Gathering Personal Information Discreetly

Interviewers want to know that you can be discreet in handling sensitive information. They will pose scenarios that will test your ability to gather information without revealing private details.


PII is personal data that can identify an individual. It can be directly collected from the person to whom it pertains or indirectly gathered by third parties.

Social Engineering

Attackers use social engineering to get confidential information such as passwords, credit card and bank account numbers, or to gain access to protected systems or networks. Attackers also use this technique to exploit security weaknesses uncovered during reconnaissance. For example, if a social engineer finds that an employee uses the same password for their personal and work accounts, the attacker can use this information to infiltrate the organization system and steal sensitive information or execute malware attacks.

In addition to using physical tactics, social engineers can also impersonate trusted individuals and send email or text messages containing hidden malware files. Talented scammers can make these attachments appear very similar to real documents or even be indistinguishable from emails sent by a friend or colleague. This is known as water holing. Attackers can also install Trojan software in a user’s computer. Trojans are a type of malware that mimics legitimate software but contains destructive payloads.

To protect against social engineering, users can implement cybersecurity technologies such as spam filters and secure email gateways. Keeping operating systems updated with the latest patches helps to close some of the vulnerabilities attackers exploit through social engineering. Providing employees with training on security protocols and conducting regular tests to ensure they understand these protocols is also critical. In the case of enterprises, implementing a virtual private network is another way to provide a layer of protection. The VPN encrypts communications, making it difficult for attackers to eavesdrop on data.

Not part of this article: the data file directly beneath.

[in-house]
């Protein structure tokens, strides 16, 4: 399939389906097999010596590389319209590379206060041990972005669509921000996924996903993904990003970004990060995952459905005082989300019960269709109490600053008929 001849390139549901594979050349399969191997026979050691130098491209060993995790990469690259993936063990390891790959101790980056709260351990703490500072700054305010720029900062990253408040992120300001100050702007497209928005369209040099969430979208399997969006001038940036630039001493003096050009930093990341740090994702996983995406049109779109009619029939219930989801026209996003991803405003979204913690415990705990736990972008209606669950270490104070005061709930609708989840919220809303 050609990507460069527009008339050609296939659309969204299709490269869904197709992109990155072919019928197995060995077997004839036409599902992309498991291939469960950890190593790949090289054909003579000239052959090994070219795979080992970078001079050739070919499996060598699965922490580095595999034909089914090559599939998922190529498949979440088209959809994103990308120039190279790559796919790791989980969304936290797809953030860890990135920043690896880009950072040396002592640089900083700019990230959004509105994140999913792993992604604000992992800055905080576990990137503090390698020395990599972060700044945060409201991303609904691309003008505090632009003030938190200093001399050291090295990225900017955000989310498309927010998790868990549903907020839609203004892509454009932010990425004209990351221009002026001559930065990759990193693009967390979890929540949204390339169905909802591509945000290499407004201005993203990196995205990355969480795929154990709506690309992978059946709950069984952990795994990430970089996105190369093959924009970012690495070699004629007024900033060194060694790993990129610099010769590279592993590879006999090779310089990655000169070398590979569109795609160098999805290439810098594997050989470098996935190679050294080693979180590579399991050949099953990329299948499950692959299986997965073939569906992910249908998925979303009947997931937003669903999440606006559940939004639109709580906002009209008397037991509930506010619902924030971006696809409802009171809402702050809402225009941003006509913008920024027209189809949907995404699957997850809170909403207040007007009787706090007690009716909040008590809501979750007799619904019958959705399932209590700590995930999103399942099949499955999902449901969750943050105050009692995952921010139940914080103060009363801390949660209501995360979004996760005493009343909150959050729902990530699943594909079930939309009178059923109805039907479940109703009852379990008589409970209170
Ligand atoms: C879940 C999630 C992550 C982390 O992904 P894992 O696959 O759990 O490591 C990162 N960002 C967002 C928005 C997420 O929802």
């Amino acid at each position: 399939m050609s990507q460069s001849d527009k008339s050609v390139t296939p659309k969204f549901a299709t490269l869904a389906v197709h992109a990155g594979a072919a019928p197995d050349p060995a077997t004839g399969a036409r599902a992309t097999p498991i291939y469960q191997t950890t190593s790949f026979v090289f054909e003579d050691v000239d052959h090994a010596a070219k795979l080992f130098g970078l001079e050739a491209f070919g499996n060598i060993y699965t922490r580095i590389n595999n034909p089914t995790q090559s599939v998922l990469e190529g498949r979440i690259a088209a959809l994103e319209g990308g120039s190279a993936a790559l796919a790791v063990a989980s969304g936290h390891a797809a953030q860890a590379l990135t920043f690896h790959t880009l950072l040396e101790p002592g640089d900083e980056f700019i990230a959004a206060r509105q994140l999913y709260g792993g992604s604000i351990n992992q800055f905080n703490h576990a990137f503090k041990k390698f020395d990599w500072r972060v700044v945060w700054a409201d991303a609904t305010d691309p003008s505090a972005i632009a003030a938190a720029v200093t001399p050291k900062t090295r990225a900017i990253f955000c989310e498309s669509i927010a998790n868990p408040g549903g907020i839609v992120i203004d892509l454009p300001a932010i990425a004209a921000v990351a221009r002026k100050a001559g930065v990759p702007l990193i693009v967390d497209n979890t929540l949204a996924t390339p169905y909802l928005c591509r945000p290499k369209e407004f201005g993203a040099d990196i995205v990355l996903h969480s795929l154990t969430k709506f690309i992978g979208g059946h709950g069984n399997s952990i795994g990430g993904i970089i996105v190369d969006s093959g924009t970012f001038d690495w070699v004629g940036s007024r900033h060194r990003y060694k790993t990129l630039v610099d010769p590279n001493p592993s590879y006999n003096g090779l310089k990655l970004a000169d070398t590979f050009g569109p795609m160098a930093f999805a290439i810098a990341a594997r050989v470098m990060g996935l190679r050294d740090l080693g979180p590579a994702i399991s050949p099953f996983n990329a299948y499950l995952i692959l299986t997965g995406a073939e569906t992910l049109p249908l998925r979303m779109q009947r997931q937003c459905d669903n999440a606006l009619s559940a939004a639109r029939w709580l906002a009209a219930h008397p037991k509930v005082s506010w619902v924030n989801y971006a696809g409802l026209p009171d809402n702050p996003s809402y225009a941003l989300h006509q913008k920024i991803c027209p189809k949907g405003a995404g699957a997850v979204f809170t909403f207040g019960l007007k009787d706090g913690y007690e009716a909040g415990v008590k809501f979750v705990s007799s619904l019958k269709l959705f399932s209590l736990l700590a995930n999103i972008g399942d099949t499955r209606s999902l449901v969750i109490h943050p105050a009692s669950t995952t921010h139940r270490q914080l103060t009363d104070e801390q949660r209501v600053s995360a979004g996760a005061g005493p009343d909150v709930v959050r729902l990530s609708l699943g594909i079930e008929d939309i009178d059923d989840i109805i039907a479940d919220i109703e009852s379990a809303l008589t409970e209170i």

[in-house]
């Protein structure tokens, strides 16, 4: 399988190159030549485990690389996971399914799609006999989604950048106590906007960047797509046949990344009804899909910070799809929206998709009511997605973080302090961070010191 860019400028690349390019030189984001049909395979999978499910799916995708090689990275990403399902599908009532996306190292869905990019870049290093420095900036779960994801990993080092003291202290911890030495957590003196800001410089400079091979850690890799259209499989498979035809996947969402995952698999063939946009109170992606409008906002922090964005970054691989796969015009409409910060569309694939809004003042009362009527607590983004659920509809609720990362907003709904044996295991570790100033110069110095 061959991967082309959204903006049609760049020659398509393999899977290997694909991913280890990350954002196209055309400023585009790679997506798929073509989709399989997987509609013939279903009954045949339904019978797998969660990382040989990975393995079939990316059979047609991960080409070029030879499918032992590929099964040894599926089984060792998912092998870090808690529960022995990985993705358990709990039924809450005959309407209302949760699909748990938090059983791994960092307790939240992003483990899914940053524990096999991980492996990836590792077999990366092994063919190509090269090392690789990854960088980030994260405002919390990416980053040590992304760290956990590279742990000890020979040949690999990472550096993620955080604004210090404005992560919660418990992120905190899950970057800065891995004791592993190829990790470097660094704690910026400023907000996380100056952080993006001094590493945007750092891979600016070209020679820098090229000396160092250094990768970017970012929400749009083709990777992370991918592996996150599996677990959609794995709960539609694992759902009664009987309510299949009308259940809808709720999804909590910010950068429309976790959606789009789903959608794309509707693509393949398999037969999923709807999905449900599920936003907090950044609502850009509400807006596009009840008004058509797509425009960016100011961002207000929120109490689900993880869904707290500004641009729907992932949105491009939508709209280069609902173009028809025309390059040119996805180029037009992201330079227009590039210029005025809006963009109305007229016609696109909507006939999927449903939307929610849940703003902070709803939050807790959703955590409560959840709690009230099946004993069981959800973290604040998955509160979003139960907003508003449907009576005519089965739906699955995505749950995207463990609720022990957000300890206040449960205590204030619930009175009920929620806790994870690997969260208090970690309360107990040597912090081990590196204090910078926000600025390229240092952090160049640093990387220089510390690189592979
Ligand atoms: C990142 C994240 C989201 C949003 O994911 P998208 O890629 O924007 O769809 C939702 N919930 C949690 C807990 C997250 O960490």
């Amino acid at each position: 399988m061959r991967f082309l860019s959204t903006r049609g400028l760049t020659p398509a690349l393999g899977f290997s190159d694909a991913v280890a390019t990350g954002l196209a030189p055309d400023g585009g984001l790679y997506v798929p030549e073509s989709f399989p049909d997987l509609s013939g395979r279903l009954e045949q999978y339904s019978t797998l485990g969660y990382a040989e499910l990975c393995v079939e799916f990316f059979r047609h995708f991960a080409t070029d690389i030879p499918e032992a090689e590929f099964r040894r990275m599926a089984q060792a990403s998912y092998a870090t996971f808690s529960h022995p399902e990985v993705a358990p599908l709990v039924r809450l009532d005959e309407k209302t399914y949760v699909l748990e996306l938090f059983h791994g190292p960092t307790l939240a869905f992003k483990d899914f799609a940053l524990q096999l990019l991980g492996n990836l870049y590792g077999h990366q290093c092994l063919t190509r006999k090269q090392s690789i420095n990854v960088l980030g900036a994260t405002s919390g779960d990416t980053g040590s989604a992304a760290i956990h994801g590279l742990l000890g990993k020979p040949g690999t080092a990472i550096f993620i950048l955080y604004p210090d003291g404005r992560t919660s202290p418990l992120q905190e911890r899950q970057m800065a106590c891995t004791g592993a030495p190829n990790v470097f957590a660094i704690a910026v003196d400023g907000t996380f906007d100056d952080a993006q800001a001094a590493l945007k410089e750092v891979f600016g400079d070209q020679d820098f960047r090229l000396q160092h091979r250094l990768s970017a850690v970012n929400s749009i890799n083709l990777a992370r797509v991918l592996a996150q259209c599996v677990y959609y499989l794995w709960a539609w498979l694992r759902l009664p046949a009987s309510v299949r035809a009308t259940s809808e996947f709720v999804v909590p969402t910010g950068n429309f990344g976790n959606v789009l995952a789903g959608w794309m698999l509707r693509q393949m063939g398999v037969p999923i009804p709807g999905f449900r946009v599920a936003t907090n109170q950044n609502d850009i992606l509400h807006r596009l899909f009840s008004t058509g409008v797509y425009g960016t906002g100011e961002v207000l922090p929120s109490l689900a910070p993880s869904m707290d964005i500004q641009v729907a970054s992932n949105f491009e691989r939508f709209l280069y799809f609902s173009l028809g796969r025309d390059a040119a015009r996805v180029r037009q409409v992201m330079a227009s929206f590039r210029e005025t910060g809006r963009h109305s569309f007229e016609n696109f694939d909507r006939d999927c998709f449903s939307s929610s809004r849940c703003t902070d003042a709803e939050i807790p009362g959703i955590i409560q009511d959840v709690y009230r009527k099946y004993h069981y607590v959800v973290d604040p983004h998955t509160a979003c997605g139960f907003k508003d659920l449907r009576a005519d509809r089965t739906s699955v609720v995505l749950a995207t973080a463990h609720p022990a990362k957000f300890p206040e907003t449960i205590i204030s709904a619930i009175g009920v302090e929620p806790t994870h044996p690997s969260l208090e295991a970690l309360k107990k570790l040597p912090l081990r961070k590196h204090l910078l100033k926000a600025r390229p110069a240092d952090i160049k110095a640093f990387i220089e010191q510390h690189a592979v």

The process of carefully watching a situation or group of people is known as observation. Skilled observers can be unobtrusive and ‘fade into the background’ when needed, making it possible to collect information without being noticed. Observation can be used to gather information on many levels, including context, relationships and behaviour. It can also be used to generate new ideas and provide insight into other types of data collection, such as surveys. It can be time consuming and takes longer than other data collection methods. It can also be difficult to verify, as it relies on people’s honesty and awareness. It can also be biased and may not capture the full picture. Nevertheless, it can be useful in generating valuable and valid data. It is a great method for gathering personal information discreetly.